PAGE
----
One of Japan’s smallest festivals and best-kept secrets took place earlier this week; the incredible Sagicho festival at Oiso Beach.
Oiso no Sagicho has been observed for more than 400 years and is thought to have originated with the local fishermen. The festival celebrates a guardian deity for travellers called a Dosojin and is also known as ‘Little New Year’.
Cone-shaped structures called Saito made of bamboo, pine and used New Year decorations are built along the beach. Once the sun goes down, these are set alight turning into bonfires up to eight metres tall.
In many places where ‘Little New Year’ is celebrated, local men wearing loincloths bring mini-shrines into the freezing cold water. After a meal and plenty of sake at home, families from the area gather around the bonfires for warmth, roasting rice cakes called dango to toast to their good health in the coming year. It is said you will not catch a cold if you eat dango.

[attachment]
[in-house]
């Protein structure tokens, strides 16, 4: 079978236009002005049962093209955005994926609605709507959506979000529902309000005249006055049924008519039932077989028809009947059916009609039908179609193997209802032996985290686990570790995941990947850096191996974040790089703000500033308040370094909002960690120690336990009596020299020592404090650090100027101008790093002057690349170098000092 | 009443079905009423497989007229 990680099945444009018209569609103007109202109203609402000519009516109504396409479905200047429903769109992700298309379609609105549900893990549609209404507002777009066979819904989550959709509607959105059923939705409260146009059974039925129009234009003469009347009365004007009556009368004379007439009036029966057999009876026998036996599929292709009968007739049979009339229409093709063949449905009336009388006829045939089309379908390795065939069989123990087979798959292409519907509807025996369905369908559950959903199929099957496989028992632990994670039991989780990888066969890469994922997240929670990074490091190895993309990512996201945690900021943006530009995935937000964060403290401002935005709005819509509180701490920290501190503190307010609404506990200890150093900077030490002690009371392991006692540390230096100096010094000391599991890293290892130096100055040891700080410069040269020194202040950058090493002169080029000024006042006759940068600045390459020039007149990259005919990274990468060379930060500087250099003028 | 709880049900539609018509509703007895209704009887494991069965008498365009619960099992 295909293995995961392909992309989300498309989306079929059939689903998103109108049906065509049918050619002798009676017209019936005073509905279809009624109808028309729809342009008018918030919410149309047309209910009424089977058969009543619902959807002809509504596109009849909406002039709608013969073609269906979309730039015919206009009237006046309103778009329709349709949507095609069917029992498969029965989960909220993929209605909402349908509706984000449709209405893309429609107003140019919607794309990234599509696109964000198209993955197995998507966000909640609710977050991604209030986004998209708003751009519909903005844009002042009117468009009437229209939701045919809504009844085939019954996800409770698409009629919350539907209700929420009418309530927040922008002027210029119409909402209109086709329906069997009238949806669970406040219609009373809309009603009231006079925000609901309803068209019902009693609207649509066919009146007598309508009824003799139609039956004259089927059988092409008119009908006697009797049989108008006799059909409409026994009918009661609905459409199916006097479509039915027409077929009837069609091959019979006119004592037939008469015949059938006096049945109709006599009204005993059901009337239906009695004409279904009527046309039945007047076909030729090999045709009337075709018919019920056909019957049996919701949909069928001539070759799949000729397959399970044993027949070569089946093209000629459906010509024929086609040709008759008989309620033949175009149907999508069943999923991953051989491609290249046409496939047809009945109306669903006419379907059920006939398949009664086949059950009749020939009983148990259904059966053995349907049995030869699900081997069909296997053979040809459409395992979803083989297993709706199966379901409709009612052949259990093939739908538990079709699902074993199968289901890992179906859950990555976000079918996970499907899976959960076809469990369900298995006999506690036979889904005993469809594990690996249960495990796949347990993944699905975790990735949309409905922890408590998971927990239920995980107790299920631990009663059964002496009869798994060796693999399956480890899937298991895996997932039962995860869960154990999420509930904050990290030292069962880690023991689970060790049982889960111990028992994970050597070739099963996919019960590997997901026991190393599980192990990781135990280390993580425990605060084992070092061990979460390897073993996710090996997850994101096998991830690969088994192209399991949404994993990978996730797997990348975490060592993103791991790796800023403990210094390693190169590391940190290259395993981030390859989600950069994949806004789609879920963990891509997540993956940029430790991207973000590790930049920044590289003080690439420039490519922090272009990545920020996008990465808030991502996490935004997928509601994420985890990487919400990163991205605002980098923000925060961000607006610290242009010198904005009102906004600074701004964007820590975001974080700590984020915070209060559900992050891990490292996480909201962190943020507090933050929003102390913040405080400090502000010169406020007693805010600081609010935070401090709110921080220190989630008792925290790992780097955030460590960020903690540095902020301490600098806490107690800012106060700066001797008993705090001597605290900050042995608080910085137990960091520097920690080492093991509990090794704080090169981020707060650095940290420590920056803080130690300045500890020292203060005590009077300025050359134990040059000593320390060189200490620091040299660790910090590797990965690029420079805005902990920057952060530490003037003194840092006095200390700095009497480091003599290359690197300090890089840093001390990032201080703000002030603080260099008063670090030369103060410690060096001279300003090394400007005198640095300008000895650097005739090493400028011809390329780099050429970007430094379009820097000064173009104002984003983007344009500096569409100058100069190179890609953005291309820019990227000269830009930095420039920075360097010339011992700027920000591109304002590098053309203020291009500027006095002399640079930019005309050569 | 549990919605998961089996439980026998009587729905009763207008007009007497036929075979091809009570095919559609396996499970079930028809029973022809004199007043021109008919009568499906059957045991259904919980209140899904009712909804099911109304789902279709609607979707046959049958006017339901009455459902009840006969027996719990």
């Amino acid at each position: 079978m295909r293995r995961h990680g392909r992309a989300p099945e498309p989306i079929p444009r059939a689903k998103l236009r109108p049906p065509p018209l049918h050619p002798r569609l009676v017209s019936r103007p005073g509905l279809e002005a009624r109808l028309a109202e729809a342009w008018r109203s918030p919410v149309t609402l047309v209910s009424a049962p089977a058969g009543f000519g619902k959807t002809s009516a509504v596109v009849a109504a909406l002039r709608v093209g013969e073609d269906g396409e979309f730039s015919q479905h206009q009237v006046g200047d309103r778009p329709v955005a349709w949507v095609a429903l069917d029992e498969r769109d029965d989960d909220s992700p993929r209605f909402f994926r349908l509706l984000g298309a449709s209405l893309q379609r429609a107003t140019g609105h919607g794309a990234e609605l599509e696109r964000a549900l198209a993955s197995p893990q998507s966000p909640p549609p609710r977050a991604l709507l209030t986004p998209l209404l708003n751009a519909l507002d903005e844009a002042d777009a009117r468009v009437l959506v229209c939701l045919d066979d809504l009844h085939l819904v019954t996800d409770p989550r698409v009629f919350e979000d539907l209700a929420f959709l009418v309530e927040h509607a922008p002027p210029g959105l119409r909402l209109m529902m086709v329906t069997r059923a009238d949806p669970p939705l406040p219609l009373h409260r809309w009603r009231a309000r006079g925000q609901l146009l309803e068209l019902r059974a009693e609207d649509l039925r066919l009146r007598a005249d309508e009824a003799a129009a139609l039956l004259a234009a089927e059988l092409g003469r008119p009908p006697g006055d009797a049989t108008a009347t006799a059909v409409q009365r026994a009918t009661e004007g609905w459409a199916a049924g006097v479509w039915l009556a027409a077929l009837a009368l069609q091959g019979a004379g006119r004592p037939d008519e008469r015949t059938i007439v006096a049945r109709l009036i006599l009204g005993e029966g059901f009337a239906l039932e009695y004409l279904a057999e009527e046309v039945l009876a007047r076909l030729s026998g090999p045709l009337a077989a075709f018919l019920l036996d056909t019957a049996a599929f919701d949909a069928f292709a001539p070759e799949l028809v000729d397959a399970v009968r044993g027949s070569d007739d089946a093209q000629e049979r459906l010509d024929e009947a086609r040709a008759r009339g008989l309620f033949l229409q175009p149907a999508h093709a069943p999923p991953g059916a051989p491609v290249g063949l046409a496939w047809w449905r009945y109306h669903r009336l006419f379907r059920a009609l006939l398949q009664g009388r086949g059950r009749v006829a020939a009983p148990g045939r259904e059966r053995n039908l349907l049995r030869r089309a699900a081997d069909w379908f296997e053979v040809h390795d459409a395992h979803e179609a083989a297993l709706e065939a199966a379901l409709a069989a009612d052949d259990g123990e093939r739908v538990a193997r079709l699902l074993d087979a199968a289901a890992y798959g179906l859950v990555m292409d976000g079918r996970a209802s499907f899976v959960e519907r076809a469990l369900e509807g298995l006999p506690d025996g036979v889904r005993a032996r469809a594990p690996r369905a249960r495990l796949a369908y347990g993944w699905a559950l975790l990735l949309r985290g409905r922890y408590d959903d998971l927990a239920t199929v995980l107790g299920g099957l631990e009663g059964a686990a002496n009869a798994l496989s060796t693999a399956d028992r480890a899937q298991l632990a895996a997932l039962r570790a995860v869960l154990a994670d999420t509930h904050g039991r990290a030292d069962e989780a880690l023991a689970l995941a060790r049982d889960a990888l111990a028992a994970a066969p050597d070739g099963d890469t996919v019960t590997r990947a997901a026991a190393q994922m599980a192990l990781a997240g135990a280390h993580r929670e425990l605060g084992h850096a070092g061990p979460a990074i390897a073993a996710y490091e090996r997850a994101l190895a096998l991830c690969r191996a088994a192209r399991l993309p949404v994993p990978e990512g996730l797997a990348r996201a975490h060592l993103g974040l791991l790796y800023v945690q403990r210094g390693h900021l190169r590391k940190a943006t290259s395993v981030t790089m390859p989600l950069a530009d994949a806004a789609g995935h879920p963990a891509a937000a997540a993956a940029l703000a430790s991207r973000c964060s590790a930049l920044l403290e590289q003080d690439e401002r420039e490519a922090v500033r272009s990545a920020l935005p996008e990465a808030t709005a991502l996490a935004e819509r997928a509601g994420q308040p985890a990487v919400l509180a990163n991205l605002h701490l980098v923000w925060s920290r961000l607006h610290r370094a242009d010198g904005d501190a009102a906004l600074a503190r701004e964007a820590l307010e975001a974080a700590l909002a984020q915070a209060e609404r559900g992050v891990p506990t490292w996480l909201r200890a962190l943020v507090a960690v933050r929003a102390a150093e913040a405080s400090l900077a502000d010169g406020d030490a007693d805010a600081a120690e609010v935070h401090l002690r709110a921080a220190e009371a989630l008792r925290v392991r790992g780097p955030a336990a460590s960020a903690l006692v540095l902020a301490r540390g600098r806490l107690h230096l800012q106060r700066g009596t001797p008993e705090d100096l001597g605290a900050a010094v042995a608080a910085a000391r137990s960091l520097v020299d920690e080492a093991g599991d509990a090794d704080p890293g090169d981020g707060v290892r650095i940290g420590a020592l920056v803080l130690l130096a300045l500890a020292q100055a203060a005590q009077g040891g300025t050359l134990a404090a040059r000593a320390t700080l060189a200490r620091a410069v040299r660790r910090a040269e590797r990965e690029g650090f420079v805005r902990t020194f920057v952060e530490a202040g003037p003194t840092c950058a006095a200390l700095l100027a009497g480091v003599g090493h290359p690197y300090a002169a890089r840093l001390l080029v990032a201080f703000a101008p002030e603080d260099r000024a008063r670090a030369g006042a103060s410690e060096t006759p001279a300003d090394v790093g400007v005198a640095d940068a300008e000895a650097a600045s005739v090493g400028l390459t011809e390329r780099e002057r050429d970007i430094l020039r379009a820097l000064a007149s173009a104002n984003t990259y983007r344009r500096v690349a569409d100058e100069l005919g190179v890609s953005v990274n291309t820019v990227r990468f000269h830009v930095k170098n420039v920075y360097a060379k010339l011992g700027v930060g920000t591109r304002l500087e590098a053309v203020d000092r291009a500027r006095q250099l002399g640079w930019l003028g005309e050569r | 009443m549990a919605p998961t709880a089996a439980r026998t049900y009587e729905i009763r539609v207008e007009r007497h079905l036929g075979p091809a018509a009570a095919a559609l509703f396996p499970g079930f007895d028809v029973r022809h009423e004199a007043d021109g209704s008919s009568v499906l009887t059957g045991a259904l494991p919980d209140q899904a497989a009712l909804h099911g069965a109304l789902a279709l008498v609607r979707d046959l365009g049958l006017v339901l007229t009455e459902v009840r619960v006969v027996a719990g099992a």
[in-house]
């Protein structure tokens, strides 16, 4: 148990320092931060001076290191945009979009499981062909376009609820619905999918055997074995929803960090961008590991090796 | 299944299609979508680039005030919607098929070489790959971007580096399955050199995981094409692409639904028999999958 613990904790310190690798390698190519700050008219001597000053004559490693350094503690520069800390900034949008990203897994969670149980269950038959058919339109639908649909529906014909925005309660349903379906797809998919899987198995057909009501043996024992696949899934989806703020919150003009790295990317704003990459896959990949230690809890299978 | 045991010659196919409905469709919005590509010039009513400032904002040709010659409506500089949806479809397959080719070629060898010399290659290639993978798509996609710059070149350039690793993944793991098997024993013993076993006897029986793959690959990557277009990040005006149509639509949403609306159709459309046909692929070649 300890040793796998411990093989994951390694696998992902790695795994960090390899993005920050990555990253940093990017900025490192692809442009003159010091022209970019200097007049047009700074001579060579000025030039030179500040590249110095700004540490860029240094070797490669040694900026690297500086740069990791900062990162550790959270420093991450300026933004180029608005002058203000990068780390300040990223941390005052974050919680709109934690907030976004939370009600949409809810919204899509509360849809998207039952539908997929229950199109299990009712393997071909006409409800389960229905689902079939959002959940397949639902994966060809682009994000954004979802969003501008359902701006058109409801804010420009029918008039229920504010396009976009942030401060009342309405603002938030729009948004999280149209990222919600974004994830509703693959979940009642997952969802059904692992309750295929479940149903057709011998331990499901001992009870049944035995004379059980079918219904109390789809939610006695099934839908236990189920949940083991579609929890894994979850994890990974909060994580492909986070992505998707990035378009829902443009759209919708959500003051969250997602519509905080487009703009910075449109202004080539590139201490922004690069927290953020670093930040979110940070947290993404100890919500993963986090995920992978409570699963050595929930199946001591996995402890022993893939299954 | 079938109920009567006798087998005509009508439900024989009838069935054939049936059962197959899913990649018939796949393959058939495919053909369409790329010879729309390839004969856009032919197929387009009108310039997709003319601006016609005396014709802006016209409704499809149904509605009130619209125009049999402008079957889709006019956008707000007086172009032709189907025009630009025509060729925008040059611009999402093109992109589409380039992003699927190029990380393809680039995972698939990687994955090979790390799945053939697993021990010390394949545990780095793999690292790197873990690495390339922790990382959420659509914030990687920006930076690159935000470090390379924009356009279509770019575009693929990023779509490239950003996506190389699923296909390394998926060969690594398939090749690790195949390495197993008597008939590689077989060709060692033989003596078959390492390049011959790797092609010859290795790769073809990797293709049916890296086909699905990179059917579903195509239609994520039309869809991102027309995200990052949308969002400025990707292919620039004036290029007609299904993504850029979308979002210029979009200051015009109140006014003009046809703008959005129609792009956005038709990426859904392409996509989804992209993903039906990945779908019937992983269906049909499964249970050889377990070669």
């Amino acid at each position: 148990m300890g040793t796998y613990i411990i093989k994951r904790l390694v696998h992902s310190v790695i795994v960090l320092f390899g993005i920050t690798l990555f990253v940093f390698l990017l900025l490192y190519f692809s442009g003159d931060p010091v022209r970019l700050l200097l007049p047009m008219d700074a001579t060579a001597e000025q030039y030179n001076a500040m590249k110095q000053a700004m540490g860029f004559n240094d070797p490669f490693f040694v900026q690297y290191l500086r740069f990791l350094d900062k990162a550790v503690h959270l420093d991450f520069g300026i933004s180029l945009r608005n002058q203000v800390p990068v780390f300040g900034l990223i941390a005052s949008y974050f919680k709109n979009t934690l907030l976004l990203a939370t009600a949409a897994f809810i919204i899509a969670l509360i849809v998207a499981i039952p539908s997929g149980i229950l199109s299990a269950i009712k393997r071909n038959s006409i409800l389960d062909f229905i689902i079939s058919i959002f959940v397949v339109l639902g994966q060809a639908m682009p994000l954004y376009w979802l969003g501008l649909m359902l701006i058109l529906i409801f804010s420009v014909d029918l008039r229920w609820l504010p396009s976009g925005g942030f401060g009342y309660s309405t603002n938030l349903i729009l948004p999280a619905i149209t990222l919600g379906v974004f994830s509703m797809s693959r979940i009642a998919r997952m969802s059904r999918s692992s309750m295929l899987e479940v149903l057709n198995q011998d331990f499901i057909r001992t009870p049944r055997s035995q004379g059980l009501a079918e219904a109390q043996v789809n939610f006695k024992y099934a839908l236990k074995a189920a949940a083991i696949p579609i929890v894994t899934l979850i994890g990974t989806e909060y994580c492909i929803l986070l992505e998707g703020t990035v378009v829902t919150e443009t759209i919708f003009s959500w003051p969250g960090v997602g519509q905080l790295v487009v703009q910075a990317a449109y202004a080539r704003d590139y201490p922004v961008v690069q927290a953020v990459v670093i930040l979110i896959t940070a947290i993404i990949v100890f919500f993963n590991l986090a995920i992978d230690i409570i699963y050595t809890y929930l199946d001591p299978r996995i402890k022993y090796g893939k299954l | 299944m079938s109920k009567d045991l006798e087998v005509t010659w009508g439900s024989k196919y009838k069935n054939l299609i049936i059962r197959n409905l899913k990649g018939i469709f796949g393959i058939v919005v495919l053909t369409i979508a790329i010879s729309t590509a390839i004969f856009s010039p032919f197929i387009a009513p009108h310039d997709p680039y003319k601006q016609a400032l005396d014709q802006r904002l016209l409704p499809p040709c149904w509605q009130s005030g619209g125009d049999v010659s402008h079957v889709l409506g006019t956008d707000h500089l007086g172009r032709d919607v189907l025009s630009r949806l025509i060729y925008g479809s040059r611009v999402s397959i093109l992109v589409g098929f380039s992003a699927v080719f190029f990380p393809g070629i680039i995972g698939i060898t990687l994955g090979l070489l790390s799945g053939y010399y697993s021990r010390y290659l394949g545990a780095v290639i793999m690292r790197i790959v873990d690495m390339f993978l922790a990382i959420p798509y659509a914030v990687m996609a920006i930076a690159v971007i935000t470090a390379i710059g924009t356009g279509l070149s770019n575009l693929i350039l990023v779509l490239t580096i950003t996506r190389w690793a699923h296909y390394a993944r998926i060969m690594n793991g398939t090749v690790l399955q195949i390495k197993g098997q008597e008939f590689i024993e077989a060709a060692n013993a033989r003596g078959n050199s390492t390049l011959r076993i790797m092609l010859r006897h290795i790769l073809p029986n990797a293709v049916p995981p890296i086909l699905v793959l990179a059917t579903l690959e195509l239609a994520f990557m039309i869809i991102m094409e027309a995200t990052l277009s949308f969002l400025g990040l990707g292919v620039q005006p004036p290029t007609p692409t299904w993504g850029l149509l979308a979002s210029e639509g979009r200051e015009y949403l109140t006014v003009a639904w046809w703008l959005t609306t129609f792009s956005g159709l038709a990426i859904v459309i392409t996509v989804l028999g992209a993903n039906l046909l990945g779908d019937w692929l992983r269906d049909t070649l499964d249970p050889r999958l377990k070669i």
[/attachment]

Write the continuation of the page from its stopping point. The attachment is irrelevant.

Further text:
Oiso’s Sagicho festival has been officially named a Significant Intangible Folk Cultural Asset. It should not be confused with the larger Sagicho Matsuri which takes place mid-March in the city of Omihachiman, often dubbed one of Japan’s most dangerous festivals due to the burning of huge custom-made floats.
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